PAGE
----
We studied roost microclimates, thermal preferences and temperature-related variation in body temperatures and flight abilities of M. condylurus from three roosts in man-made structures in South Africa. Roosts were characterized by marked spatio-temporal variability in ambient temperature and relative humidity on a daily and seasonal basis. Microclimates were thermally challenging, being very hot (>40°C) for several hours daily in summer and autumn, and cold (<10°C) for much of the night in winter. Thermal preference tests revealed that the bats actively selected temperature zones (35°-42°C) in which basal metabolic rate could be maintained, and above the minimum necessary for sustained flight. This presumably allowed them to minimize energy costs of thermoregulation without compromising reproductive activity or their ability to avoid predators. Bats displayed pronounced heat tolerance and hyperthermia in response to prolonged experimental exposure to high temperatures (40°C). They also exhibited cold-sensitivity, characterized by hypothermia and entry into torpor, when exposed to ambient temperatures below the thermal neutral zone. This response to low ambient temperatures would conserve energy in cold periods when the high energetic costs of foraging may not be met owing to reduced insect availability. We hypothesize that this broad roosting tolerance has energetic, ecological and evolutionary benefits that outweigh attendant disadvantages, which are largely compensated for by an unusual physiology.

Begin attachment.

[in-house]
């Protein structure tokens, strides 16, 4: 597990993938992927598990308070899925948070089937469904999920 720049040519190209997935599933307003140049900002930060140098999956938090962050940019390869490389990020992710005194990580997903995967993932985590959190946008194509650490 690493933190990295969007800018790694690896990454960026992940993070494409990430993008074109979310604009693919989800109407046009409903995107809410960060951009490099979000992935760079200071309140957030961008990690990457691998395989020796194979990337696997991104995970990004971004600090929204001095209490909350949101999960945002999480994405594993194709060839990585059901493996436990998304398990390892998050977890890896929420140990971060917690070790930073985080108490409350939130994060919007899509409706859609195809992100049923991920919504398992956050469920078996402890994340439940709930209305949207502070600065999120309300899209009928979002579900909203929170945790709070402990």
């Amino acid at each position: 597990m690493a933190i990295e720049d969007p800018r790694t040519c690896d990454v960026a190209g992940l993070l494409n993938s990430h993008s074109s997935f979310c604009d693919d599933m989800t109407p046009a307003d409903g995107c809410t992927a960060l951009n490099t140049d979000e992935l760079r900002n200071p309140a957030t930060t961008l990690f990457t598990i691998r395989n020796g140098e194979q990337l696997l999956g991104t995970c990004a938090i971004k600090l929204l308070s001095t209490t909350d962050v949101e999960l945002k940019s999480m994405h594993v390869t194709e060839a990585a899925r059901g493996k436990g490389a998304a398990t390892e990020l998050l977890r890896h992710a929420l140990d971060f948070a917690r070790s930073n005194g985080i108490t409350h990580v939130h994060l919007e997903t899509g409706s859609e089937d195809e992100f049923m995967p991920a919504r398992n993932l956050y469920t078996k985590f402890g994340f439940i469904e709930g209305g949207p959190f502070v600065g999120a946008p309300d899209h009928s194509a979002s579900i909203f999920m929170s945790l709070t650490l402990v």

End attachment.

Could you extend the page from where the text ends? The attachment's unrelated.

|Original language||English (US)|
|Number of pages||10|
|State||Published - Jan 1 1999|
ASJC Scopus subject areas
- Animal Science and Zoology